After losing a hard-fought battle to hang on to the Old Town San Diego State Historic Park concession, Diane Powers looked anything but wounded as she worked to prepare for Bazaar del Mundo’s grand reopening celebration in its new quarters around the corner on Taylor Street.
Between the new shops and Casa de Pico , one of the four restaurants she operated in the 2.5-acre park concession , which is scheduled to reopen in mid-August in La Mesa’s Grossmont Center, Powers says she’s putting in a 60-hour workweek.
“Being bitter doesn’t get you anywhere; you have to move on,” Powers said, giving a tour of the shops that now occupy about 10,000 square feet in a two-story former office building she owns in Old Town next door to her Casa Guadalajara restaurant. One of the 10 shops also occupies some leased space on the ground floor in a neighboring building.
The three-day reopening event from July 29-31, which was to feature traditional Hispanic folk dancers and mariachi and marimba bands, would be like old home week for those who patronized Bazaar del Mundo at the park concession.
“Color your world with exotic finds that make a bold statement,” read the jumbo-sized postcard announcing the gala. “Discover worldly folk art, fashion, gifts, artisan’s jewelry, accessories and home d & #233;cor all with the Bazaar del Mundo flair.”
The amount of goods, some new and some that came from Bazaar del Mundo when it occupied 16 shops at the state park concession, was pared down. But the array is just as unique and colorful as before.
Janet Orr, an insurance executive who lives in Mission Valley, said the new stores provide a better showcase for the merchandise.
“I think the shops are prettier than they were before,” Orr said.
She Does It Her Way
Powers, who did her own interior design, said she spent about $1 million to renovate, tear down walls, paint, install wooden beams, new flooring, staircases, wrought-iron railings, archways and alcoves for the shops. Construction began in October.
“It’s a work in progress, just like Bazaar del Mundo was when I first opened it,” she said, pointing to a plywood mock-up of an archway at the far end of the courtyard between the rows of shops. “We wanted to see how it would look before we build it.”
A stucco archway off the parking lot that separates the shops from Casa Guadalajara forms the entryway to the shops.
Wrought-iron tables and chairs under brightly colored umbrellas in the patio are reminiscent of the dining area that served Bazaar del Mundo when it was in the park.
“If people want to bring their to-go orders over from Casa Guadalajara and sit here in the patio by the shops, they can do that,” Powers said.
After 34 years of operating the park concession, Powers officially handed over the keys on May 31. Her new shops were up and running the second week in June.
She declined to say what she spent on legal fees to wage the appeals that kept her in business at the concession for 18 months after the state Parks Department declared New York-based Delaware North Cos. the winning bidder for the lease. But she did allow that the sum was more than what it cost to convert her office building into shops.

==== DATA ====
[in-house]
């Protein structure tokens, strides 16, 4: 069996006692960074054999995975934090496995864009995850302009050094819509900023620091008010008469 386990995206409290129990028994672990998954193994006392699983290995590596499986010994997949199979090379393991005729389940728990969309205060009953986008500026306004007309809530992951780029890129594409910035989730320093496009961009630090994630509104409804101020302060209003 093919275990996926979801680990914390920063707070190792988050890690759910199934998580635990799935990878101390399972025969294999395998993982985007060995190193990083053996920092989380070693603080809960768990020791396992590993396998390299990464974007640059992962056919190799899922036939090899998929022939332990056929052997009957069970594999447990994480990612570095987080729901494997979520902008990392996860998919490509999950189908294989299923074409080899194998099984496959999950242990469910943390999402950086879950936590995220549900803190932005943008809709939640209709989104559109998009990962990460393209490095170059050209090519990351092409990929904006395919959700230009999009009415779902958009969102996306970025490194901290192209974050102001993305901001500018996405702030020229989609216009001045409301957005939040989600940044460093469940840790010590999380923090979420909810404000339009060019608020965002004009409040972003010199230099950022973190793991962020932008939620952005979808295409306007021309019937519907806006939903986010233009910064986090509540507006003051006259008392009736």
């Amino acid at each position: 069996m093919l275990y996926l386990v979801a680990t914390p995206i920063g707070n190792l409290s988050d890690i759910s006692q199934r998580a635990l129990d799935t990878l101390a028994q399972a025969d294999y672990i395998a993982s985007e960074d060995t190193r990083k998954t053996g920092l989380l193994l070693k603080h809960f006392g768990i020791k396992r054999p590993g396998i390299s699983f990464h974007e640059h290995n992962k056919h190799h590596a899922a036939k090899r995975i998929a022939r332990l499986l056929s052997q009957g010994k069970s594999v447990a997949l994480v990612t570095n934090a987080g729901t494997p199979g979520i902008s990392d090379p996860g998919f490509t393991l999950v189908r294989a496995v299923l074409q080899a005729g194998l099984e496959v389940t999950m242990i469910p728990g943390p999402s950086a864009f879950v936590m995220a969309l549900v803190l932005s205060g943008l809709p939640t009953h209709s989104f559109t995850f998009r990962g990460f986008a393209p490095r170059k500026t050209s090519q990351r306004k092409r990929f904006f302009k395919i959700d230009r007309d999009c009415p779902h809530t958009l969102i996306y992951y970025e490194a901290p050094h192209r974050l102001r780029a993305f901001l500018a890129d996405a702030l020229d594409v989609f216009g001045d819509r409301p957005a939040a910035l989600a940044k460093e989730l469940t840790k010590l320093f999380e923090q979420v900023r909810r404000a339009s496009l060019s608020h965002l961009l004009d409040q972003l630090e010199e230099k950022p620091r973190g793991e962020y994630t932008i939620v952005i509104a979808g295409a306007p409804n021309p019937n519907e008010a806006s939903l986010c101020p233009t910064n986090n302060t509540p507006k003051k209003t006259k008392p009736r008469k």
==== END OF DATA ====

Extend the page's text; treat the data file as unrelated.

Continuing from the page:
“We could have built yet another Bazaar del Mundo for what we spent to save the original,” Powers said, adding that her effort to retain the concession wasn’t just a business decision. It was in response to Bazaar del Mundo’s loyal following of locals and tourists.
Having generated revenues of some $27 million in 2003, Bazaar del Mundo was the state’s most lucrative park concession. According to the San Diego Business Journal’s 2005 Book of Lists, Bazaar del Mundo reported attendance of 1.6 million in 2003.
After moving about a block away from the park concession, Powers doesn’t see her operation as being in competition with Delaware North’s stores and restaurants in what is now called Plaza del Pasado.
“I don’t see us as competing with them,” Powers said. “We are going in different directions with different images.”
Delaware North, which promised the state $500,000 more in rent and $3.7 million more in improvements than Bazaar del Mundo, focuses its three restaurants and 11 shops on replicating the cuisine and trade of the area during the 1800s.
Making It New Again
Powers said she has spent about $1.5 million for the build-out of 10,000 square feet of space in Grossmont Center that will house Casa de Pico. The restaurant will have seating for 400.
Like the shops, much of the furniture, fixtures and artwork that was in her restaurants before have been moved to Casa de Pico.
“I took a lot of beautiful furniture from the restaurants, then refinished, reupholstered and renovated it for reuse,” Powers said.
There is still more that she keeps in storage for future use.
She expects to open a second Casa de Pico and to reopen Casa de Bandini , another of the restaurants originally operated in Old Town state park , at the circa-1930s Old Police Headquarters adjacent to Downtown’s Seaport Village.
Powers was tapped be the anchor tenant by Carlsbad-based GMS Realty Inc., which is a partner and manager of Seaport Village, and was selected by the San Diego Unified Port District to renovate and restore the Old Police Headquarters.
The project is undergoing permitting, but Powers expects it will be open in late 2006 or early 2007.
If all goes as planned, she will operate 16 new stores, two restaurants and a caf & #233; in about 45,000 square feet of space.
Adding the amount of space in the stores and restaurants that are planned for the Old Police Headquarters to that of her current operation, Powers could wind up with one that is about twice the size of the original Bazaar del Mundo, which occupied 33,000 square feet in the state park concession.